#126 UK Election – ‘I Won’t Be Voting’

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So I’ll just come out and say it straight – I have never voted on anything ever. Well, that is not strictly true, I badgered my mum to get ‘Nasty Nick’ voted off Big Brother in the early 2000s. As for my for my political influence though – nothing. That means you can file me away in the category of ‘well you can’t complain about anything’, and that is fair. But in my defence there are some mitigating circumstances.

Firstly, I’m stupid growing up, I was never a politicised person. I was aware of politics and I always knew who the Prime Minster was, but quite frankly I just never understood it. People in suits awkwardly taking photos with unwitting factory workers or repeating soundbites until you want to bite your own face off – in a strong and stable way.

At the time I had the incorrect view that it wouldn’t really change anything regardless of who won. With centre parties you could argue that might have been the case, but with politics moving into divisive territory, a political loss or win could mean a lot.

My problem about 10 years ago and what I see as the problem now is, I think the UK, like the US, has significant political opinion, but relatively little political action among its populous. Everyone has an opinion but more people seem interested to vote for an X-factor winner than the next Prime Minister.

I never stooped this low, but I did have huge support for Hangus’ The Monkey, Hartlepool’s football mascot who jokingly ran for Mayor of Hartlepool on the promise of bananas for everyone, and won. He not only won but went on to be one of the longest holders of the post. When you start voting on entertainment value though, you know the political system has lost its merit.

So the long and short of it it is that I was never too motivated to vote, a tad disillusioned maybe, uneducated certainly, and well, Friends Finale was due on so…

The second excuse mitigating factor was that since I turned 18, we have had 3 elections, as well as 2 unelected prime ministers (Gordon Brown & Theresa May). But for each one of these elections (and a referendum), I have not been in the country. Although I was Initially not that motivated to vote, I would have voted had I been in the country, but in my naivety I didn’t realise you could vote abroad. I didn’t even know you had to register.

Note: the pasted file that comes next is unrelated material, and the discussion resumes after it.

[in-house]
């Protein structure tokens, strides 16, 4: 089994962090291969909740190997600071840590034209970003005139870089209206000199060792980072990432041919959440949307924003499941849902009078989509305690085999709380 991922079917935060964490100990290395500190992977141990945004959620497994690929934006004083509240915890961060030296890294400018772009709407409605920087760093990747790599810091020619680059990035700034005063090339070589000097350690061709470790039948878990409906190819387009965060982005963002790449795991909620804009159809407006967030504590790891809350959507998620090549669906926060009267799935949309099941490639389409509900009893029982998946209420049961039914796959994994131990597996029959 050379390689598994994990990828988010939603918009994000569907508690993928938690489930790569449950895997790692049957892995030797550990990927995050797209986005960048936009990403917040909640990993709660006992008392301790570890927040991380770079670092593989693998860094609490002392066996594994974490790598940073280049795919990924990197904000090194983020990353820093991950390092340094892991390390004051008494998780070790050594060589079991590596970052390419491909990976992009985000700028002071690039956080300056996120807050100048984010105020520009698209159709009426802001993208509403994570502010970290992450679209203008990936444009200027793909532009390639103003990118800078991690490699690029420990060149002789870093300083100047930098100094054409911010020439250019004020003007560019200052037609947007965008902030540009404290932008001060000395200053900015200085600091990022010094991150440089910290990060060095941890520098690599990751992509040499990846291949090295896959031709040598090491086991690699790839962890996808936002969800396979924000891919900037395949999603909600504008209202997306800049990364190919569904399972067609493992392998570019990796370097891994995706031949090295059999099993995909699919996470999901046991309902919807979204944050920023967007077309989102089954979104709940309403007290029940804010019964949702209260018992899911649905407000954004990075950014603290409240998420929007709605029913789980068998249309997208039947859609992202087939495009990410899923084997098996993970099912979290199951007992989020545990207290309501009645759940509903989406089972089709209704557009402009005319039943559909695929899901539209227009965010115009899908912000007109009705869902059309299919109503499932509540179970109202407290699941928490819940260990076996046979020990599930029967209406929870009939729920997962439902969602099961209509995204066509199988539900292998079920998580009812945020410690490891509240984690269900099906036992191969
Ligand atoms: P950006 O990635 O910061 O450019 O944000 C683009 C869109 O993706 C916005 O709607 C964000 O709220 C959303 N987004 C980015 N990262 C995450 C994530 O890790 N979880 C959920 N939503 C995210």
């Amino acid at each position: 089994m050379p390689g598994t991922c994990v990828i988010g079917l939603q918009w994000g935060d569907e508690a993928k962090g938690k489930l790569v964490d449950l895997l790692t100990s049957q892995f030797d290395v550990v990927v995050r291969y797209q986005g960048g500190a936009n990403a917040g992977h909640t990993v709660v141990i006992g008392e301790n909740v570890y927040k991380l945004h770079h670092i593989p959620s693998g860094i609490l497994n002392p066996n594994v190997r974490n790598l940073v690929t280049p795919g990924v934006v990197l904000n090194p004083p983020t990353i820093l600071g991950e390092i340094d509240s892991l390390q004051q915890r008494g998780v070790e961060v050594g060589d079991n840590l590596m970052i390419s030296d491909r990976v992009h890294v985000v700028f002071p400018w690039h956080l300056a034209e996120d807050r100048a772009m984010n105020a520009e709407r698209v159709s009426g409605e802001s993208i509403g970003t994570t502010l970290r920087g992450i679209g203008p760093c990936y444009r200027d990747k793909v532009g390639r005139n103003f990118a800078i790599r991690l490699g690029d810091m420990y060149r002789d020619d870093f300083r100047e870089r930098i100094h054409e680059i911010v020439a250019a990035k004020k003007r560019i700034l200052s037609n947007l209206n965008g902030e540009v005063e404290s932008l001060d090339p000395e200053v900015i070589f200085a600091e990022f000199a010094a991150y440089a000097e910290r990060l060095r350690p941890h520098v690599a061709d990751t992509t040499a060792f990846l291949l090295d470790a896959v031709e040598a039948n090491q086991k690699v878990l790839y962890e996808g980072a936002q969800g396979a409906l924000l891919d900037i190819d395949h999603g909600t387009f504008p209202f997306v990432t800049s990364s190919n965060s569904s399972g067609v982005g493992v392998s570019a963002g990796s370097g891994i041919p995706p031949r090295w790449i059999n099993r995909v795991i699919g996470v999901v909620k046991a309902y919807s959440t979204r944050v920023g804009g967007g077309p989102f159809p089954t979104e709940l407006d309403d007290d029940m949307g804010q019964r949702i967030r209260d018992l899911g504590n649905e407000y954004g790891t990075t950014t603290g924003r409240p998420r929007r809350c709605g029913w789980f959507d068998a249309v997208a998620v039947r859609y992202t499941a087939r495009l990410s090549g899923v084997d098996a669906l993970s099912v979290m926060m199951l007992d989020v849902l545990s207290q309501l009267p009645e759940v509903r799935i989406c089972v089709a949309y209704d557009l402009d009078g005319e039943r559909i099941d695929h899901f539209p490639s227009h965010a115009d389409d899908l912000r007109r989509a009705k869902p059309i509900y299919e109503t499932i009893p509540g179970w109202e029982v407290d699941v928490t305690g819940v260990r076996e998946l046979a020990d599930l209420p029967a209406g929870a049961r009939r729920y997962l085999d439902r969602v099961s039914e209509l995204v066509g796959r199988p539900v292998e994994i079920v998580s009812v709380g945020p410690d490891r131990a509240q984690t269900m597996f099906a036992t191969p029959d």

My view of voting was that I’d walk into my local leisure centre and it would be set up like the finale of ‘Get Your Own Back‘. All the politicians would be sat up on the seats and I’d get to ask them questions, each wrong answer would send them higher and higher until they fell in the gunk. The last politician standing would be my vote.

Being abroad, I wasn’t able to part take in this, so in the last election, the referendum and the election in a few weeks I attempted to register to vote from overseas. Unfortunately as I did not register before I left the country I am no longer entitled to vote – on anything, unless I become a resident again.

I do believe it was Steve Jobs who said; ‘if the process doesn’t allow it, then it is a bad process’*. Whatever the case, it is a very disappointing process especially as there are a few certainties here, I am a British citizen, and as such I have the right to vote and not vote. I’m also a European resident but in the 4, soon to be 5, European countries I’ve lived in, I’ve never lived there long enough to vote. So that means I am now more politically active, more motivated and more educated, but I am not allowed to vote in any election anywhere in the world on anything.

That leaves the fate of my rights as a European citizen/resident out of my hands, especially given that the Conservatives are likely to be re-elected. Which means I could potentially be stripped of my rights without ever being allowed to vote on them.

Given the relative lack of humour in this post I’m going to say the word Gastromancy* – and penis*.


*I literally made that up. 

*It means to tell the fortunes of someone from the rumblings of their stomach.

*This is the male reproductive organ.



Read more, it’s good for you.

#125 Speaker – ‘Mental Health & Motivation’

#124 Morality – ‘How Do We Know What Is Right Or Wrong?’

#PersonifyME: Laura



  1. Joss

    Ugh, politics. I don’t vote once, and my country elects an unstable businessman who was famous for yelling at people on the television. Lesson learned.